For the fourth time since they had finished dinner, Kian removed the chair wedged under the doorknob and walked out onto the porch. The last rays of the summer sun had long ago fallen below the horizon and now even the twilight had passed. Aidan watched as she switched on the porch light and looked toward Jimbo’s mess kit, tucked behind a nearby bush. She switched off the light and went back into the house. “Still there,” she said. “I’m worried. What if something happened to him?”
“He’s okay,” Aidan said with more confidence than he felt. If there were just three or four people to watch, Jimbo was up to the task. But now there was a fifth and Aidan suspected more were coming, many more if Power had told him the truth. Unless all those perps stuck together, they would be hard to track. Still, he told himself, he would know if Jimbo was in trouble. He always did.
Aidan was just settling back to the task of sorting Red’s papers when he felt his spine creep. “Kian, turn off those lights, someone’s coming.”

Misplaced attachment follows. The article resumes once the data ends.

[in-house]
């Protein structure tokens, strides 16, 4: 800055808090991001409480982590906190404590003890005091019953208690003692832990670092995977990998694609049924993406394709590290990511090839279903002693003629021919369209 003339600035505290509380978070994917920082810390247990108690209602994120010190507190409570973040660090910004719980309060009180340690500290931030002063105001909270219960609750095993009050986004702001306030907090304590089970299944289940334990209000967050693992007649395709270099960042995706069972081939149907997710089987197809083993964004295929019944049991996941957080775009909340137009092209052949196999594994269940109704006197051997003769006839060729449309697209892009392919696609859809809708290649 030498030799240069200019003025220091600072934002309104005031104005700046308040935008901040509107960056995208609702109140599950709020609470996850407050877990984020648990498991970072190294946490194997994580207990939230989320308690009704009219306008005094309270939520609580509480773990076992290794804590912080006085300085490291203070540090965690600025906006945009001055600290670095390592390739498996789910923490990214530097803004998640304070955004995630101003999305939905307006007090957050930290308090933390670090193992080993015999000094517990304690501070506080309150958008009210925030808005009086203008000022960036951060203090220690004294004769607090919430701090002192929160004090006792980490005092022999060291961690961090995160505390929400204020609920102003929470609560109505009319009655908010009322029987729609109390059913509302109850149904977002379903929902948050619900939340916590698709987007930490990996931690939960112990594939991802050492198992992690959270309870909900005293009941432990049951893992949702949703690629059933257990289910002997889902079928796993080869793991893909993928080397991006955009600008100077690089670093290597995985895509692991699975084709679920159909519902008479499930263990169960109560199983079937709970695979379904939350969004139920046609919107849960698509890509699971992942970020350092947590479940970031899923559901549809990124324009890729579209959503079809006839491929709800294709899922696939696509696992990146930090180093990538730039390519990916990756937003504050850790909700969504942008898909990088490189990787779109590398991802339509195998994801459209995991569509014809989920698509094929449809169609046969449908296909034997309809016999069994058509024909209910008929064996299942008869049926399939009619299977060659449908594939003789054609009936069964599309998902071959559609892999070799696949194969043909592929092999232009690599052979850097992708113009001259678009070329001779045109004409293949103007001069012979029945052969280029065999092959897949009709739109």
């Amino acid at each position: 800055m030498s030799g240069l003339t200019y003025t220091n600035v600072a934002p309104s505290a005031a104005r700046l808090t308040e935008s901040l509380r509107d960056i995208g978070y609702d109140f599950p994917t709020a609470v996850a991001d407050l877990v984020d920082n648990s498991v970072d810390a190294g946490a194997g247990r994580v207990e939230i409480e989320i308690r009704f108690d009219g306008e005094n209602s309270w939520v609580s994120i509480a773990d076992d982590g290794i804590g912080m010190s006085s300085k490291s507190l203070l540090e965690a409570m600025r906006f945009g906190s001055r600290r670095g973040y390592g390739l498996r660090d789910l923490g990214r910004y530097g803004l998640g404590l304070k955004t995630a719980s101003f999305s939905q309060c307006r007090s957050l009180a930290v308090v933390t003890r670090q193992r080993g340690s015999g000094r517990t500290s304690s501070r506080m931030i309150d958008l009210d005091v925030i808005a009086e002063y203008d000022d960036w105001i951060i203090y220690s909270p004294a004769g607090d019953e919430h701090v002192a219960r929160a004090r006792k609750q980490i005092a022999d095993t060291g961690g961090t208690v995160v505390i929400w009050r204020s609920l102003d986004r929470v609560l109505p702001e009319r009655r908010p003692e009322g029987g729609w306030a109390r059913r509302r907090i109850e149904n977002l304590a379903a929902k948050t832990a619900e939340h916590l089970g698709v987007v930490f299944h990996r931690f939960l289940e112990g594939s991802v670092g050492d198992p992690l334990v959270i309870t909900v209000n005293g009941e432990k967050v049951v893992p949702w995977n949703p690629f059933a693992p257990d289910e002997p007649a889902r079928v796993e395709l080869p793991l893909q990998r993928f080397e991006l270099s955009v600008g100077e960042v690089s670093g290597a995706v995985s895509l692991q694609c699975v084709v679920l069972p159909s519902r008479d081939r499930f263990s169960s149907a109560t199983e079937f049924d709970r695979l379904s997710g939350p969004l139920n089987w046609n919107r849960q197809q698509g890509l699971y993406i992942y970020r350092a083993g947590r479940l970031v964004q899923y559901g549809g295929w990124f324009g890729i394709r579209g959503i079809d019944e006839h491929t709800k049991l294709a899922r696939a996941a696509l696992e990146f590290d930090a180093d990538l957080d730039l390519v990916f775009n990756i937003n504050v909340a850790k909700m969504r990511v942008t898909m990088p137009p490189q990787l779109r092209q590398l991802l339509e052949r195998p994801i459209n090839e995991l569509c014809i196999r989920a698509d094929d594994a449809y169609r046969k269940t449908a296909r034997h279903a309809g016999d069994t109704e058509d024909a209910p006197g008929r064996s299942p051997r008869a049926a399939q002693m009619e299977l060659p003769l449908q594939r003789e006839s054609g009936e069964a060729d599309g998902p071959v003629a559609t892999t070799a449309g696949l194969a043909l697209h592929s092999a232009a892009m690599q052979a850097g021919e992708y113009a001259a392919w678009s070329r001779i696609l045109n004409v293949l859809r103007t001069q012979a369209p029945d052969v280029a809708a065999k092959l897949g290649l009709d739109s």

Aidan stared at the basement door for a minute. He drew his Sig Sauer with one hand and switched off the living room lamp with the other. The room was pitch black.
The basement door rattled. Someone was trying to get in. Aidan felt Kian jump. He motioned her back and away from the door.
The room was quiet and then the door rattled again, this time more forcefully. “Open this fuckin’ door will ya, Scotty? I’m hungry as hell and this cellar smells like your armpit.”
Aidan laughed, removed the chair, and let his buddy in. “The front door isn’t good enough for ya?”
“Nope, the cellar was closer.” Jimbo stepped in holding his mess kit. “Son-of-a-bitch! Doesn’t this place have electric lights?”
Kian switched on a lamp as Jimbo continued, “You know you really want to secure that stupid ass door down there. I coulda’ pried it open with a toothpick.” Jimbo strolled to the dining table, sat down, and opened his mess. “Have any salt in this place? Watching seven perps is stink-o work.”